If a movie 5 years younger than me is a classic, does that make me one too? All sarcasm aside, Ron Howard’s film fits nicely with the festival’s theme. Its impressive special effects will provide an interesting contrast to the less high-tech historical recreations of, say, the 1930s and 1940s.
Now, let’s venture into the realm of possibility. I would love to see the following 5 classics on a big screen… and ideally introduced by any of their living stars. Please note that I am not affiliated with TCMFF and these are merely guesses and fantasies on my part.
The Winning of Barbara Worth (1926)
With haunting cinematography Gregg Toland (The Grapes of Wrath, Citizen Kane), this unconventional Western centers on the perils of irrigating a desert. While that might not seem like the basis for gripping cinema, trust me, it is. With the collective beauty of Ronald Colman, Gary Cooper, and Vilma Banky, this silent will leave you quite speechless.
Alternate Choice: John Ford’s The Iron Horse (1924)—silent Westerns are where it’s at, partner.
What would a festival about “History according to Hollywood” be without the Biblical blood and bombast of Cecil B. DeMille? Most famous for Claudette Colbert’s milk bath, this orgy of sin masquerading as a pious epic contains some of the most shocking content of the pre-Code era. It’s a decadent feast of “wait, did I really just see that?”
This choice is a long shot since Paramount sold the rights to Universal, a studio notorious among movie buffs for sitting on desired titles (and for knocking down historic landmarks). However, Universal has been releasing more and more previously unavailable films on DVD through their Vault Series as well as through TCM, so there’s a chance this perverse religious drama might make its way onto the TCMFF schedule.
Alternate Choice: DeMille’s Male and Female (1919), with its over-the-top Babyonian sequence that spoofs Hollywood historical romances
When Anthony Mann of T-Men and Raw Deal takes on the French Revolution, you know you’re in for history, noir-style. The concept of “period noir” sounds implausible—what’s the genre without trench coats and .45s?—but looks great. In this shadowy cloak-and-dagger political thriller, a dashing spy frantically searches for Robespierre’s list of enemies, bound in a black book, which, if passed to the resistance, could end the dictator’s rule.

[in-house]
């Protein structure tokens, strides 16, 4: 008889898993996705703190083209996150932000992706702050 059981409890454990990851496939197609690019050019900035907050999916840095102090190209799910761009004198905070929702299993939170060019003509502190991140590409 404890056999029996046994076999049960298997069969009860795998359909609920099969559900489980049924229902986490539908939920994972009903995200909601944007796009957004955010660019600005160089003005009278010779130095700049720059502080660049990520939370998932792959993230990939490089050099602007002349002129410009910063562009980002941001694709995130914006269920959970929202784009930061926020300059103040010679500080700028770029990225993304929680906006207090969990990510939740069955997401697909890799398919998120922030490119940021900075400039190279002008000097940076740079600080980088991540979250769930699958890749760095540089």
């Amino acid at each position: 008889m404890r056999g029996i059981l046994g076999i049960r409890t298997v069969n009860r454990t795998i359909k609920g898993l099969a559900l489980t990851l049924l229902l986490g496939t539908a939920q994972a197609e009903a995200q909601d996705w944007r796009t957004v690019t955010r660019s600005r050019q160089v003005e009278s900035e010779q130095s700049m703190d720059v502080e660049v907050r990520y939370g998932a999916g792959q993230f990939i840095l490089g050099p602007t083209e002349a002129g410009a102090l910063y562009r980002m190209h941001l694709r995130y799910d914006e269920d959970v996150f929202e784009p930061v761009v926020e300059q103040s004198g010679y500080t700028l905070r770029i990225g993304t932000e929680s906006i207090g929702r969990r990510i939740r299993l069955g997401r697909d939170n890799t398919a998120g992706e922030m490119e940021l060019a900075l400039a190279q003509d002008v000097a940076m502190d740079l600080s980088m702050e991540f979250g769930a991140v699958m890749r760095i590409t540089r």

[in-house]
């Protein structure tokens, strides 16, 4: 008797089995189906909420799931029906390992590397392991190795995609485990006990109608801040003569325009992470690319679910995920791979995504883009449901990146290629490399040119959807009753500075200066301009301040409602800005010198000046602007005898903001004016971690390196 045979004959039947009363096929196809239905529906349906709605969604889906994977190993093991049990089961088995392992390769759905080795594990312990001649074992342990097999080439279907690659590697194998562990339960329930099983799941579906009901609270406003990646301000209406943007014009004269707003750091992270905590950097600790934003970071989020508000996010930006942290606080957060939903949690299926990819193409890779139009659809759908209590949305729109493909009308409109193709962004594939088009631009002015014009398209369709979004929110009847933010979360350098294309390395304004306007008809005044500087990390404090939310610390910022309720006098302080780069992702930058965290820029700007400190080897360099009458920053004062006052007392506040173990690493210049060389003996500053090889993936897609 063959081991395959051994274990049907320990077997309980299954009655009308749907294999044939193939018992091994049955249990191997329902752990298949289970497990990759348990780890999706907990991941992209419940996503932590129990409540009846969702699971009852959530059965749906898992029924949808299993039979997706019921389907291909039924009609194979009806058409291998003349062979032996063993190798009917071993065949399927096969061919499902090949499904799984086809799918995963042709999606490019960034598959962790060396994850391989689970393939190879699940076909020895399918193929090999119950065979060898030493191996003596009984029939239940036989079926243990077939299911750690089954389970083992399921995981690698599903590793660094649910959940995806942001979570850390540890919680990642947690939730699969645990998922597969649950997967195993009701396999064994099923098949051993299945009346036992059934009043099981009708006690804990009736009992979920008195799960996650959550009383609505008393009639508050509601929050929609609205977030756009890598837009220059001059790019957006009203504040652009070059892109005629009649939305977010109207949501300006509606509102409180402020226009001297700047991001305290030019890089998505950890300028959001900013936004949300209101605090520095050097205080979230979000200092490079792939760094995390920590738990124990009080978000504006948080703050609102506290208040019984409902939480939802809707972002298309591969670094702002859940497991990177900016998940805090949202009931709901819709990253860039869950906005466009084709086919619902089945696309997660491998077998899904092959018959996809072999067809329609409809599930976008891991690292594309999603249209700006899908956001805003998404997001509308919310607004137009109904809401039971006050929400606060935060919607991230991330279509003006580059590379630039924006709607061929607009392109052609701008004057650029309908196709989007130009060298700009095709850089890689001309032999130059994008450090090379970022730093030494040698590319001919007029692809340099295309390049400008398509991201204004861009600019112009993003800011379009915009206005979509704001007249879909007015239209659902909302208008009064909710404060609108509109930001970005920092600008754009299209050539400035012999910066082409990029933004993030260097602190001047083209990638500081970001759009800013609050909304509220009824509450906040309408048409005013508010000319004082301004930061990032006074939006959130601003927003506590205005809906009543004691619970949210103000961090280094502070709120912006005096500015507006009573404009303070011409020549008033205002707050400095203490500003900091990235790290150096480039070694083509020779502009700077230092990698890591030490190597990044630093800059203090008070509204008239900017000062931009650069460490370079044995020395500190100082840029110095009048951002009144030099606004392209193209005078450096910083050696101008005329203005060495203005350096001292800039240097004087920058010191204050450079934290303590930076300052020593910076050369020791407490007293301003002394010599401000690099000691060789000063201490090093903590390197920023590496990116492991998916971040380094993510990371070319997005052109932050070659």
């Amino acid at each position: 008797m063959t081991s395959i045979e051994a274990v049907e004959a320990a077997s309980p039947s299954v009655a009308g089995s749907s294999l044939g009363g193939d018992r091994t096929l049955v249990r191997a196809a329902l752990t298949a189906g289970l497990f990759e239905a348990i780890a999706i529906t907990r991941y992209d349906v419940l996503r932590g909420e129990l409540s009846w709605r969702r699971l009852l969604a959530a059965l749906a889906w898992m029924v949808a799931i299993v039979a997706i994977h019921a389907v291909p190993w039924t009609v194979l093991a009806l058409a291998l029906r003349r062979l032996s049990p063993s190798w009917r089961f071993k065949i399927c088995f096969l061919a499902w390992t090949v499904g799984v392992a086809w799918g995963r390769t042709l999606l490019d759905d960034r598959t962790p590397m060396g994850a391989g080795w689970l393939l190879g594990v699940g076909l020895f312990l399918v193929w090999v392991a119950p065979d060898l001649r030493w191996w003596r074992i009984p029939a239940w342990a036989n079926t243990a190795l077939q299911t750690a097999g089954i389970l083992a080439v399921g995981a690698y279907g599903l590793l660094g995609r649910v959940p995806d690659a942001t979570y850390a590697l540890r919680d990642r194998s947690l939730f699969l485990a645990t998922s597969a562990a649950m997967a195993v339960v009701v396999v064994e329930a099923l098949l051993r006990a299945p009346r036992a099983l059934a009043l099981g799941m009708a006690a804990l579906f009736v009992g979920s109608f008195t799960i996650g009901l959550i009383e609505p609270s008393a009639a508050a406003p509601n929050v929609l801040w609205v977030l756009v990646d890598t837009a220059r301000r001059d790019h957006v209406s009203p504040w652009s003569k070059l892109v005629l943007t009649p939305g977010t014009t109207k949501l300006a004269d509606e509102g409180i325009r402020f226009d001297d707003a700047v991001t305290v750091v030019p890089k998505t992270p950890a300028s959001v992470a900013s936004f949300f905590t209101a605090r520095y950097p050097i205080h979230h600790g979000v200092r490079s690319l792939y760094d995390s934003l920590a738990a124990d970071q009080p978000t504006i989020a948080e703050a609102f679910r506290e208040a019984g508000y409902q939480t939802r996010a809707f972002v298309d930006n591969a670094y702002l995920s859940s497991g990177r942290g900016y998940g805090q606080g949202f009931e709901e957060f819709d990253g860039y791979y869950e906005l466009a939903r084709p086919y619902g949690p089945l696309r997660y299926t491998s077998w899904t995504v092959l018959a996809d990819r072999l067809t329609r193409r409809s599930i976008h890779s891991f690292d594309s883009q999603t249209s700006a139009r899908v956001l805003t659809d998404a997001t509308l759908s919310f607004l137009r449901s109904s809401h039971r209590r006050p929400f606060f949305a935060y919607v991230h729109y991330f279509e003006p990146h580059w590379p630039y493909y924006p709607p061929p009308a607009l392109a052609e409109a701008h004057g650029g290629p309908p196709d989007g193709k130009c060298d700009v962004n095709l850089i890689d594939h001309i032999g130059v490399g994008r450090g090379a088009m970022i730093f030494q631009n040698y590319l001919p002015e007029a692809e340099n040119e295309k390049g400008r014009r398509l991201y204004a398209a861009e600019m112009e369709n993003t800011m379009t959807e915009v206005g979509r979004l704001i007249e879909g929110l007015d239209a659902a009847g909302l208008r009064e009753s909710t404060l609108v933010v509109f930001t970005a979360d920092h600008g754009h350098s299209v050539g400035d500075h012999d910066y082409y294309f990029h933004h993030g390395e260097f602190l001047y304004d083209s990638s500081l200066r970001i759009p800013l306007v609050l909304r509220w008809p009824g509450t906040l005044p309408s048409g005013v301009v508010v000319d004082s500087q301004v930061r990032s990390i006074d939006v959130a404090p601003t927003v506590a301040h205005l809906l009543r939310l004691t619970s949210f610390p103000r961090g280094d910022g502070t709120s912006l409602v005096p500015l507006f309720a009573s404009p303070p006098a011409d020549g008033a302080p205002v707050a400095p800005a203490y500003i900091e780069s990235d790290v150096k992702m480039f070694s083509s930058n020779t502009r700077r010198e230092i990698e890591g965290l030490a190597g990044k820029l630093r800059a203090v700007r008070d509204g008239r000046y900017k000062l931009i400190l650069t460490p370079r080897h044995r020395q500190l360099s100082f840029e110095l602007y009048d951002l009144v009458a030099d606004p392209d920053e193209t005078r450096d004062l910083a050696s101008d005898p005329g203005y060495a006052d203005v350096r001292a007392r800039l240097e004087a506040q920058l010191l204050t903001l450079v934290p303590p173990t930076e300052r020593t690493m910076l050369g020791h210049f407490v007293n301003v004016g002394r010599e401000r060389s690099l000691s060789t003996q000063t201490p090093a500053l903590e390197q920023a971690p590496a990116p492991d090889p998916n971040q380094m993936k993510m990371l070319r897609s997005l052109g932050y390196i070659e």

The stunning Arlene Dahl, who is still with us as of this posting, delivered one of her most complex performances as a resourceful Girondin femme fatale. Wouldn’t it be fabulous to hear her talk about such an underrated classic?
Alternate Choice: The Tall Target, another noirish period thriller helmed by Mann… also one of Robert Osborne’s favorite little-known gems of classic cinema.
The Magnificent Ambersons (1942)
Orson Welles would have turned 100 this year, so I’ll be rather bummed if Hollywood’s enfant terrible doesn’t get some screen time at the festival. Mutilated though it was by RKO, Ambersons remains a poignant and historically nuanced portrait of late 19th and early 20th century America.
Alternate Choices: any of Welles’s Shakespeare adaptations—they’re all life-changing and wonderful.
My dream midnight screening movie, this trippy entry into the canon of so-bad-it’s-good offers some of the most puzzling casting choices you’ll ever hope to see. Hedy Lamarr as St. Joan of Arc? Yup. Harpo Marx as Sir Isaac Newton? You bet. Dennis Hopper as Napoleon? Oh, would it weren’t so.
Alternate Choice: I accept no substitute. Seriously, TCM. You own the rights to this one. Indulge me, won’t you?
Are you going to TCMFF? What titles do you hope to see there?